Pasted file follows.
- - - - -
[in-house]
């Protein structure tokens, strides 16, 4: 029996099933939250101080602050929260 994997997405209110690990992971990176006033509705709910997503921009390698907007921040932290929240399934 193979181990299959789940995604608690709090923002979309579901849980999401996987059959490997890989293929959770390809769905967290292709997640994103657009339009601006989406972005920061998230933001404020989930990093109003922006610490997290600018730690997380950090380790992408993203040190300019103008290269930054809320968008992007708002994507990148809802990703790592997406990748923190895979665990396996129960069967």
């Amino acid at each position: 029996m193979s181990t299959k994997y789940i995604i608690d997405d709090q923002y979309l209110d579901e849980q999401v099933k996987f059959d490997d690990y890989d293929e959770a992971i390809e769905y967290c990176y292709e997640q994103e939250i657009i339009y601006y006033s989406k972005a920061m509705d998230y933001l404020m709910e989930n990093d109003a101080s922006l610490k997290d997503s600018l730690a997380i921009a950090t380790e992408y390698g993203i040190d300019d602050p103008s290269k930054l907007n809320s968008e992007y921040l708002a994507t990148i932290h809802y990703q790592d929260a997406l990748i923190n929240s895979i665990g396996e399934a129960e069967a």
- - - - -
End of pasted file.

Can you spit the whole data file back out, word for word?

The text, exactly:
[in-house]
């Protein structure tokens, strides 16, 4: 029996099933939250101080602050929260 994997997405209110690990992971990176006033509705709910997503921009390698907007921040932290929240399934 193979181990299959789940995604608690709090923002979309579901849980999401996987059959490997890989293929959770390809769905967290292709997640994103657009339009601006989406972005920061998230933001404020989930990093109003922006610490997290600018730690997380950090380790992408993203040190300019103008290269930054809320968008992007708002994507990148809802990703790592997406990748923190895979665990396996129960069967």
């Amino acid at each position: 029996m193979s181990t299959k994997y789940i995604i608690d997405d709090q923002y979309l209110d579901e849980q999401v099933k996987f059959d490997d690990y890989d293929e959770a992971i390809e769905y967290c990176y292709e997640q994103e939250i657009i339009y601006y006033s989406k972005a920061m509705d998230y933001l404020m709910e989930n990093d109003a101080s922006l610490k997290d997503s600018l730690a997380i921009a950090t380790e992408y390698g993203i040190d300019d602050p103008s290269k930054l907007n809320s968008e992007y921040l708002a994507t990148i932290h809802y990703q790592d929260a997406l990748i923190n929240s895979i665990g396996e399934a129960e069967a």